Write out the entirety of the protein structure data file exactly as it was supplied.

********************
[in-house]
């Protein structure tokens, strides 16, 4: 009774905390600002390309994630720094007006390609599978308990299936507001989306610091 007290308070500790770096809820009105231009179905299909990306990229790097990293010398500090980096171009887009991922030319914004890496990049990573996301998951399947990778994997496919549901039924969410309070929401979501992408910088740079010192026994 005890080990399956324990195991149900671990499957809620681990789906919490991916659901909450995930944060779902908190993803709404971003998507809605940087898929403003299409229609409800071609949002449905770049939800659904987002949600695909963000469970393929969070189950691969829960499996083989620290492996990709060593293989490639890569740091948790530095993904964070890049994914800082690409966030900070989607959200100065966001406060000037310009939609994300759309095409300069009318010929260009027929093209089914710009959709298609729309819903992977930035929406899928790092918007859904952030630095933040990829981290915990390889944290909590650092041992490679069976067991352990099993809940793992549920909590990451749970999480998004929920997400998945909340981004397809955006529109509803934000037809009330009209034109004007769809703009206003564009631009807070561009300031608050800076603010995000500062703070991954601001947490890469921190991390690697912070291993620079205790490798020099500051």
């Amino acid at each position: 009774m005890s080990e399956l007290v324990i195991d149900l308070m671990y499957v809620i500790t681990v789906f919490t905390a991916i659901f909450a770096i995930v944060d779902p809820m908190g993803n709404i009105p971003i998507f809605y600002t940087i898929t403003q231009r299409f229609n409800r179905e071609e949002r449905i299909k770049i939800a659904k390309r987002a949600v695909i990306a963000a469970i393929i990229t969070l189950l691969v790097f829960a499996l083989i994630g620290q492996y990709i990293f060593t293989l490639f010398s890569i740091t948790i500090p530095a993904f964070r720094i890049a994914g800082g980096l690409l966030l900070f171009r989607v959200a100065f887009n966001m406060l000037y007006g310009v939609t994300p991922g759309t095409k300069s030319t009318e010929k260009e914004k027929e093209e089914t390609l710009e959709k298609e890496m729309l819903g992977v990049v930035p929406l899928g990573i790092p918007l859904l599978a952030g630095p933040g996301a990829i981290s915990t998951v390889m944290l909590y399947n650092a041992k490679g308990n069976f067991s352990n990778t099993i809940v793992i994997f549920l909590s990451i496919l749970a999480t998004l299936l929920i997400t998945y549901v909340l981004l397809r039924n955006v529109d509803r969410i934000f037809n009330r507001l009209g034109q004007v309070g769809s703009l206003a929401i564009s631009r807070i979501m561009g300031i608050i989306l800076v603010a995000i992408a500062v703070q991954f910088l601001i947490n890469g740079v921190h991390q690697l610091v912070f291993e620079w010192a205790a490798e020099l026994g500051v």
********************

[in-house]
């Protein structure tokens, strides 16, 4: 009774905390600002390309994630720094007006390609599978308990299936507001989306610091 007290308070500790770096809820009105231009179905299909990306990229790097990293010398500090980096171009887009991922030319914004890496990049990573996301998951399947990778994997496919549901039924969410309070929401979501992408910088740079010192026994 005890080990399956324990195991149900671990499957809620681990789906919490991916659901909450995930944060779902908190993803709404971003998507809605940087898929403003299409229609409800071609949002449905770049939800659904987002949600695909963000469970393929969070189950691969829960499996083989620290492996990709060593293989490639890569740091948790530095993904964070890049994914800082690409966030900070989607959200100065966001406060000037310009939609994300759309095409300069009318010929260009027929093209089914710009959709298609729309819903992977930035929406899928790092918007859904952030630095933040990829981290915990390889944290909590650092041992490679069976067991352990099993809940793992549920909590990451749970999480998004929920997400998945909340981004397809955006529109509803934000037809009330009209034109004007769809703009206003564009631009807070561009300031608050800076603010995000500062703070991954601001947490890469921190991390690697912070291993620079205790490798020099500051």
């Amino acid at each position: 009774m005890s080990e399956l007290v324990i195991d149900l308070m671990y499957v809620i500790t681990v789906f919490t905390a991916i659901f909450a770096i995930v944060d779902p809820m908190g993803n709404i009105p971003i998507f809605y600002t940087i898929t403003q231009r299409f229609n409800r179905e071609e949002r449905i299909k770049i939800a659904k390309r987002a949600v695909i990306a963000a469970i393929i990229t969070l189950l691969v790097f829960a499996l083989i994630g620290q492996y990709i990293f060593t293989l490639f010398s890569i740091t948790i500090p530095a993904f964070r720094i890049a994914g800082g980096l690409l966030l900070f171009r989607v959200a100065f887009n966001m406060l000037y007006g310009v939609t994300p991922g759309t095409k300069s030319t009318e010929k260009e914004k027929e093209e089914t390609l710009e959709k298609e890496m729309l819903g992977v990049v930035p929406l899928g990573i790092p918007l859904l599978a952030g630095p933040g996301a990829i981290s915990t998951v390889m944290l909590y399947n650092a041992k490679g308990n069976f067991s352990n990778t099993i809940v793992i994997f549920l909590s990451i496919l749970a999480t998004l299936l929920i997400t998945y549901v909340l981004l397809r039924n955006v529109d509803r969410i934000f037809n009330r507001l009209g034109q004007v309070g769809s703009l206003a929401i564009s631009r807070i979501m561009g300031i608050i989306l800076v603010a995000i992408a500062v703070q991954f910088l601001i947490n890469g740079v921190h991390q690697l610091v912070f291993e620079w010192a205790a490798e020099l026994g500051v």